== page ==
Congress is debating which agency should dispense the stimulus package's $8.2 billion for broadband expansion. At issue: how best to serve rural areas
Add broadband to the list of controversial provisions of the $900 billion economic stimulus package being debated in Congress. Included in the legislation are plans to spend $8.2 billion on fast Internet connections around the country, but a political row is shaping up over how that money will be spent and by which agency.
The current version of the bill dictates that the sum be administered by the National Telecommunications & Information Administration, the agency principally responsible for advising President Obama on technology policy.
But an amendment to the bill being proposed by Senator Tom Harkin (D-Iowa) and Senator Sherrod Brown (D-Ohio) would split that funding in half, sending $4.1 billion each to the NTIA and the Rural Utilities Service at the Agriculture Dept. "The change is needed to ensure that rural residents are not left behind as critical broadband services are expanded," says a statement from Harkin's office.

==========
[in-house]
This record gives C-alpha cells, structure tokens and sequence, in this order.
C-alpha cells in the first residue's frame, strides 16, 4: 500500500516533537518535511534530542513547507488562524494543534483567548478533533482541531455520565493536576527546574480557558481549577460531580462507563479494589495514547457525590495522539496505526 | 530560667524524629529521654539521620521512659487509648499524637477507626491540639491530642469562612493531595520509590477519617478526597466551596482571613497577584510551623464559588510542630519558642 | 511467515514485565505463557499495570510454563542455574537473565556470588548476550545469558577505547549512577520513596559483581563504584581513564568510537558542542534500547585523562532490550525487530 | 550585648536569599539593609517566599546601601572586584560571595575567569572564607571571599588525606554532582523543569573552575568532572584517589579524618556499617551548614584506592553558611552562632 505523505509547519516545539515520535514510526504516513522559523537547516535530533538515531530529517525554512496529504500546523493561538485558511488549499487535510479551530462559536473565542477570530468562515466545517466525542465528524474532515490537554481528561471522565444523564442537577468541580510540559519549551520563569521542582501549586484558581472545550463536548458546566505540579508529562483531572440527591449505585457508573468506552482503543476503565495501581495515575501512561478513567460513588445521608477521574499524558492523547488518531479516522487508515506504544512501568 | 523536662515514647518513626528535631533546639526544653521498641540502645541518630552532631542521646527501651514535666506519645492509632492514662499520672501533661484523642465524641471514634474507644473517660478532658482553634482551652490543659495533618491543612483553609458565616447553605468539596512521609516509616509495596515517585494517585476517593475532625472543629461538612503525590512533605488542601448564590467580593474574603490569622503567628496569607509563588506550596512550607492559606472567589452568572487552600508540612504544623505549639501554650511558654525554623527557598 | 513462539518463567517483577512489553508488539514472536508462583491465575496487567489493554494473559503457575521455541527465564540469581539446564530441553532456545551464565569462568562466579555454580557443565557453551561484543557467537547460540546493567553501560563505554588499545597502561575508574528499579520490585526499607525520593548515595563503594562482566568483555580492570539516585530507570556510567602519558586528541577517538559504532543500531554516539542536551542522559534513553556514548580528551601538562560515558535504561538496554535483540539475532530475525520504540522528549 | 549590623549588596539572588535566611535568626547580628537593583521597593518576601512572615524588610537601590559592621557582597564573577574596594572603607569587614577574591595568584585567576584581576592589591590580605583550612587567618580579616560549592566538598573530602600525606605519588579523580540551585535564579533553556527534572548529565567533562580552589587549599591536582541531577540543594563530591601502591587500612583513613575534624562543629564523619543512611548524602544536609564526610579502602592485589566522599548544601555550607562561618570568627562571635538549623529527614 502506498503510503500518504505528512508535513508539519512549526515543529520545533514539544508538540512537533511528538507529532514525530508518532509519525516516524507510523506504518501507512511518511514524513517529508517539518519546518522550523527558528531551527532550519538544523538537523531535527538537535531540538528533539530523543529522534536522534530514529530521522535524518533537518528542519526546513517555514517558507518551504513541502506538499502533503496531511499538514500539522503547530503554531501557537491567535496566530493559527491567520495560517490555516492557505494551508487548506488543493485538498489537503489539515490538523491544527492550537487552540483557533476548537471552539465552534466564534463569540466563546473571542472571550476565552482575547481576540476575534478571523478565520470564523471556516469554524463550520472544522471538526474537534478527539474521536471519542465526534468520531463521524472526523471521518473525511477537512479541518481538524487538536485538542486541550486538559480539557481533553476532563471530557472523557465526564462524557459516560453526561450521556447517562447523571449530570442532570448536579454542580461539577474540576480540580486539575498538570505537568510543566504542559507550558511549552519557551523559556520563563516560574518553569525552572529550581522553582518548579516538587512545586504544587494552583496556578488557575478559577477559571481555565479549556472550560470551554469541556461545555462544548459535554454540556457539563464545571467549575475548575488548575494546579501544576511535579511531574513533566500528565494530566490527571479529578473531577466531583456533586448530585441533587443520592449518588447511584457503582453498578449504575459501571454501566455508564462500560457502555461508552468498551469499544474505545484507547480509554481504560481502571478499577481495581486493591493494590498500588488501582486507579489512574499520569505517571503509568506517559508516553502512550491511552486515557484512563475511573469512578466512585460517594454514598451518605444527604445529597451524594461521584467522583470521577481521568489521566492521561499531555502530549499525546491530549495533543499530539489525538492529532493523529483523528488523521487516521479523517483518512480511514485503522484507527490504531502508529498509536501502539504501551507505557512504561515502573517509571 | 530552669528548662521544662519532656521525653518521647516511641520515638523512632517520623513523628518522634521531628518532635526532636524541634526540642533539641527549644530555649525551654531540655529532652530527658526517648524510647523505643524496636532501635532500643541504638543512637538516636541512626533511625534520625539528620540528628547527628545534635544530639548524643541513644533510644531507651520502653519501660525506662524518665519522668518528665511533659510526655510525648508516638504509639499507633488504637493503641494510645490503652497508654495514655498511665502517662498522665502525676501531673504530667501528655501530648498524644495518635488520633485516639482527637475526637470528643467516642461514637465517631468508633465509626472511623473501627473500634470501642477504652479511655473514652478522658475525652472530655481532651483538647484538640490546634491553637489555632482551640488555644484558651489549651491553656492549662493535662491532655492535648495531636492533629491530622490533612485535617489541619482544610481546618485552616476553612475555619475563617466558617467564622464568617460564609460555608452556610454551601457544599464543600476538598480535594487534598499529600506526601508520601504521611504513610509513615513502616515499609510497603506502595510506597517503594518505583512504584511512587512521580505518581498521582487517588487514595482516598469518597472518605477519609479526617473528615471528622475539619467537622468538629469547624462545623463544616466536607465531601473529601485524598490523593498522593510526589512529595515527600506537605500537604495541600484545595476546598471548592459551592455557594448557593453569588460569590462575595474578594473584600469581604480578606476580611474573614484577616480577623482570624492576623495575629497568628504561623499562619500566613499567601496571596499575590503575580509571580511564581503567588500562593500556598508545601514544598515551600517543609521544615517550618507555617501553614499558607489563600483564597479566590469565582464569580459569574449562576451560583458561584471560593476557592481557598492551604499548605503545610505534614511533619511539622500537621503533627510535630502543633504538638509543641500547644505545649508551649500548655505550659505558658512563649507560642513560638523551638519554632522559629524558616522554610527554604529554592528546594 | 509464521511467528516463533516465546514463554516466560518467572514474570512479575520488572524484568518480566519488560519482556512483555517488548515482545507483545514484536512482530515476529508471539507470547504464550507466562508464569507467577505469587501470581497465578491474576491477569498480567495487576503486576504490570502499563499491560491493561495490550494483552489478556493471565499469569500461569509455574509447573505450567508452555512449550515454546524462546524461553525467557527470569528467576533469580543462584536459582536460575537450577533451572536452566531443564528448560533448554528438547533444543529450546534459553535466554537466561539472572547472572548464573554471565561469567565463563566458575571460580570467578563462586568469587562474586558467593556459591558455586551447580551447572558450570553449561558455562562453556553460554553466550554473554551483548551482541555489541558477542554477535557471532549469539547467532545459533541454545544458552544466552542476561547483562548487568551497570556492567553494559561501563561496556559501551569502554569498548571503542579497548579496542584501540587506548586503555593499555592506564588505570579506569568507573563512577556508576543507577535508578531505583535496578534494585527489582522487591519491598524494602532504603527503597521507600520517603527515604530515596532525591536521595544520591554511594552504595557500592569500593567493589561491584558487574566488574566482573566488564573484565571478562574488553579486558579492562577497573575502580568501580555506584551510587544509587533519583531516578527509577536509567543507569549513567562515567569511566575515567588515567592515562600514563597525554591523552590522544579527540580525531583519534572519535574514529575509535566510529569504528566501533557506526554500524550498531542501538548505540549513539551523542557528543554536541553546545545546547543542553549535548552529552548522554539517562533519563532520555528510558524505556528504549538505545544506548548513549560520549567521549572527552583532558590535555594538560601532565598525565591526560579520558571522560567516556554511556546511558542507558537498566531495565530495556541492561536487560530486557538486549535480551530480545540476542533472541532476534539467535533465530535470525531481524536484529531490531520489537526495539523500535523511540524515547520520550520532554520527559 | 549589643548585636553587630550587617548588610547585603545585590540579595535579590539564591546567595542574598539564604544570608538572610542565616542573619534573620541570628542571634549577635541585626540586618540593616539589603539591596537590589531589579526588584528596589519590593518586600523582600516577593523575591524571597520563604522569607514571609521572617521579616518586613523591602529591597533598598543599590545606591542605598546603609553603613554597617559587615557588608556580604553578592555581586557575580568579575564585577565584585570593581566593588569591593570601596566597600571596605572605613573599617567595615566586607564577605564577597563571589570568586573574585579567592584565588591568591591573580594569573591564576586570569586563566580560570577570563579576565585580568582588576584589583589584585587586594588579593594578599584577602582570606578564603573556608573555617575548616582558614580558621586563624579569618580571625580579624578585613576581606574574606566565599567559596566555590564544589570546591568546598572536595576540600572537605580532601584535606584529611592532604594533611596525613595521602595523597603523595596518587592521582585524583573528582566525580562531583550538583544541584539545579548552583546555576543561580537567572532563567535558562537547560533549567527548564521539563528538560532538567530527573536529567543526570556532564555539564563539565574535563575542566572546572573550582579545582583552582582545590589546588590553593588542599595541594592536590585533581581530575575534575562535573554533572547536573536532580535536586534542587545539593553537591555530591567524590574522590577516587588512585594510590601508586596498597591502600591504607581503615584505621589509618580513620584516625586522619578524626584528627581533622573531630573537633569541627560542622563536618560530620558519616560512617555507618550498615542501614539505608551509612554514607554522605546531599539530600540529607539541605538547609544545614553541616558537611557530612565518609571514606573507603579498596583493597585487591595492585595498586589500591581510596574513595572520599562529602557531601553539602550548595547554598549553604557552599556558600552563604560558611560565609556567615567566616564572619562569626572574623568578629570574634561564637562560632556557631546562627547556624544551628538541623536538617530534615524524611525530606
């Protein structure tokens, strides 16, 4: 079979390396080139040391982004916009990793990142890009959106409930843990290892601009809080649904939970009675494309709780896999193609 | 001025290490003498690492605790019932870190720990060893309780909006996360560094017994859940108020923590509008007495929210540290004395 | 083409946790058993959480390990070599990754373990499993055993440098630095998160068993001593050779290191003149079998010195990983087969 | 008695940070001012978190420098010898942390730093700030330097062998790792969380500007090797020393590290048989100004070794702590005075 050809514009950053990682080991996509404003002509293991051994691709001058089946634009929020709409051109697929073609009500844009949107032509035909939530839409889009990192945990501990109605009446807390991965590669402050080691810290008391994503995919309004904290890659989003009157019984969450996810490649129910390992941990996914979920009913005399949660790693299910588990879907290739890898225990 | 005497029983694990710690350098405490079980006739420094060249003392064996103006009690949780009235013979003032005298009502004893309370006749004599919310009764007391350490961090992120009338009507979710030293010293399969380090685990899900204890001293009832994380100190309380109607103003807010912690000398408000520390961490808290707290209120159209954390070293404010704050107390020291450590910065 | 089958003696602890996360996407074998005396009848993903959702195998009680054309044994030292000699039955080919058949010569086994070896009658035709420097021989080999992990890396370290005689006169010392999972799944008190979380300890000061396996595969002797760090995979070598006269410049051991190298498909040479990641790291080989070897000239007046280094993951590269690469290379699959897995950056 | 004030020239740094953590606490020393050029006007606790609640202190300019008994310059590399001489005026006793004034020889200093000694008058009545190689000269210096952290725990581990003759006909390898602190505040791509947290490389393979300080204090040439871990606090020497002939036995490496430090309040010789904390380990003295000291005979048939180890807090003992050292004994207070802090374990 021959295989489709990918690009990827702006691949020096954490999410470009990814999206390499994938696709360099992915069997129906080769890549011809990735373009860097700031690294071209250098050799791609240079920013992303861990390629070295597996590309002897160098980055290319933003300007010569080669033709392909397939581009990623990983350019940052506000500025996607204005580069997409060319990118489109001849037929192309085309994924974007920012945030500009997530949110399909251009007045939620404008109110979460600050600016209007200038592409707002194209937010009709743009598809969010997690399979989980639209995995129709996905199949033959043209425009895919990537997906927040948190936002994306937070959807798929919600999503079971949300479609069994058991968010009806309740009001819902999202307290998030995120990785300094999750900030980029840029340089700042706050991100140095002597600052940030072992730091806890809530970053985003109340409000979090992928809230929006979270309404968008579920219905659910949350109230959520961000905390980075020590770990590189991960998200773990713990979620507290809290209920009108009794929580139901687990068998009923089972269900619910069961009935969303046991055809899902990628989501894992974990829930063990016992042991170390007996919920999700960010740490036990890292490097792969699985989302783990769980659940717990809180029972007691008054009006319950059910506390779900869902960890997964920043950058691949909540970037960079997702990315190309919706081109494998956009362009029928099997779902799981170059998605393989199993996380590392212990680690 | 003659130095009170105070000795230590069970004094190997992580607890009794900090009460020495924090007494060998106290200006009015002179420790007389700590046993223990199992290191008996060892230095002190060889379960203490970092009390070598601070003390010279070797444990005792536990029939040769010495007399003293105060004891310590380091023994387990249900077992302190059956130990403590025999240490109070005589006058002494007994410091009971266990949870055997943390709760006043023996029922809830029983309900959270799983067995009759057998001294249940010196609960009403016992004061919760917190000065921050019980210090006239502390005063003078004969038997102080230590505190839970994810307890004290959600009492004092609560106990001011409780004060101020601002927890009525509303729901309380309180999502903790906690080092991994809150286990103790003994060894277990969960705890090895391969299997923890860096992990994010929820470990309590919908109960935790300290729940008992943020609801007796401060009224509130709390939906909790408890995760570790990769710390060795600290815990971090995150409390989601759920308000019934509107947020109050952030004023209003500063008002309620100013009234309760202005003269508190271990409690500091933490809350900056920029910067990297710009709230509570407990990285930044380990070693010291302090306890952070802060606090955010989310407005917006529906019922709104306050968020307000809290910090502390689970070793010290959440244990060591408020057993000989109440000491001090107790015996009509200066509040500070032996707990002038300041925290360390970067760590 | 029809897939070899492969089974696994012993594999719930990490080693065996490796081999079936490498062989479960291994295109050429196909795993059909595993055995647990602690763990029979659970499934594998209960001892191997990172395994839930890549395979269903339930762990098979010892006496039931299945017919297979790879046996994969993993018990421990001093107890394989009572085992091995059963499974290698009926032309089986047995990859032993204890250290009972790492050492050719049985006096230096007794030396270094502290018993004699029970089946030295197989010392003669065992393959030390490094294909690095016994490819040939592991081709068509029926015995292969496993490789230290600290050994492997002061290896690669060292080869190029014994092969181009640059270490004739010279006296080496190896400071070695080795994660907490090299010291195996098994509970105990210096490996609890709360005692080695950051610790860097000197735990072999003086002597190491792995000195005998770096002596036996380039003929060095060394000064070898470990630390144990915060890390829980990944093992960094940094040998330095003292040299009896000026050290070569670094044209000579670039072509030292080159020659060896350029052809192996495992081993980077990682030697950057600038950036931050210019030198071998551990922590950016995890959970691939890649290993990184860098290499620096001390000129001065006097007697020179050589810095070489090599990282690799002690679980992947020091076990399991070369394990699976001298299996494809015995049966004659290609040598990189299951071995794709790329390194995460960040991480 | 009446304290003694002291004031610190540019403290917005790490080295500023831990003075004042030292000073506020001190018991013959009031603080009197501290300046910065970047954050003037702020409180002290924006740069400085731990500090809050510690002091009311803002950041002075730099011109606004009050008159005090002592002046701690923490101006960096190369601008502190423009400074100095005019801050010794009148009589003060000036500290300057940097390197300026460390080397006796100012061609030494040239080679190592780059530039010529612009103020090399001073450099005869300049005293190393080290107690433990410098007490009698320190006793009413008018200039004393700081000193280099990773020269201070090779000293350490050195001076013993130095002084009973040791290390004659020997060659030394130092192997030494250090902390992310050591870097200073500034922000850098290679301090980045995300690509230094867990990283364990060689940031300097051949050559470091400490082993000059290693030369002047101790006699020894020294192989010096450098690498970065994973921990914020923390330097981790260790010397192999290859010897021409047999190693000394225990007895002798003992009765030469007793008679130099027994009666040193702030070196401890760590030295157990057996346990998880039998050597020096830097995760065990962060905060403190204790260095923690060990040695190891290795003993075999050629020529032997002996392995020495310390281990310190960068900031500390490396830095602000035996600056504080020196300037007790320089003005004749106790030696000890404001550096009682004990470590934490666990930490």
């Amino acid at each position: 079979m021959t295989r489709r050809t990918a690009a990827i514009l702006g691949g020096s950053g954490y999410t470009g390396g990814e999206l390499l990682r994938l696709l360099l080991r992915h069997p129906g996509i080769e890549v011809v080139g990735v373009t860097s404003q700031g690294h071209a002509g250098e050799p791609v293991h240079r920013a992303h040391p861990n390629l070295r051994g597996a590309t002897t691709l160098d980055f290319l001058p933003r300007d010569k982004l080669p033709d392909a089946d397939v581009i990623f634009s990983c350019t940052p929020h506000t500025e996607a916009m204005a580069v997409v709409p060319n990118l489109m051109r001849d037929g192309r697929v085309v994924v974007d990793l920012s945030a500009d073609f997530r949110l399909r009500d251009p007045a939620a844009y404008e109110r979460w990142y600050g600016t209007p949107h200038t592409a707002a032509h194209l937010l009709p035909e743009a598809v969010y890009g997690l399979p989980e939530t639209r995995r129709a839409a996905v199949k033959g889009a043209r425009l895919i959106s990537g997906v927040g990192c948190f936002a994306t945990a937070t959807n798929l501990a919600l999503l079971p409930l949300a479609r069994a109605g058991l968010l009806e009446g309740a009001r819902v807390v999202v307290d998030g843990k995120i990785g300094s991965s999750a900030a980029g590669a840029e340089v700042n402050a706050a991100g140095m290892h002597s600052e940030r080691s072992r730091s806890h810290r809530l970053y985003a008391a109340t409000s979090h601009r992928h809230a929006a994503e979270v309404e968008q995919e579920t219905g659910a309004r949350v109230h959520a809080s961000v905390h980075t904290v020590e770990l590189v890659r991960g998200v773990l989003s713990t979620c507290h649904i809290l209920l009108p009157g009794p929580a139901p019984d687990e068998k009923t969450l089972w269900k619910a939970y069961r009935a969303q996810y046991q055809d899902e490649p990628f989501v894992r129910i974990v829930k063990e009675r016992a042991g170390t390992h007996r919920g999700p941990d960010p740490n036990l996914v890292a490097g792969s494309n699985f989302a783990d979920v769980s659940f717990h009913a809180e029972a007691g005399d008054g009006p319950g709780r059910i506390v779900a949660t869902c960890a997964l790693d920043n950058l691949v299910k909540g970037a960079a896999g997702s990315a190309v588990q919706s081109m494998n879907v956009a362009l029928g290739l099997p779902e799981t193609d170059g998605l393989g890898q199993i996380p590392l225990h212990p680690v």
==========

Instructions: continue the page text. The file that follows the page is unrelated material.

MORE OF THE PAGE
Reaching Rural Communities
Harkin and Brown are concerned that, under the auspices of the NTIA, not enough of the stimulus money would be spent on rural communities. The RUS, on the other hand, has a long history of working with rural communities, the legislators argue. "The Rural Utility Service has as its principal focus the needs of rural areas, where all too many households have no or very limited broadband service," Harkin's statement says.
Harkin has a point. Bringing broadband to rural America has proven a difficult economic nut to crack. In areas where population density is low, large telecom providers are reticent to make multimillion-dollar investments in new infrastructure where it's unlikely they can make a profit. This can leave many consumers and small businesses with no option but more expensive satellite broadband services.
Federal law designates the NTIA, part of the Commerce Dept., as the primary agency that advises the President on how to administer the nation's telecommunications grid. However, the NTIA was largely ignored during the Bush years.
RUS: A Checkered Track Record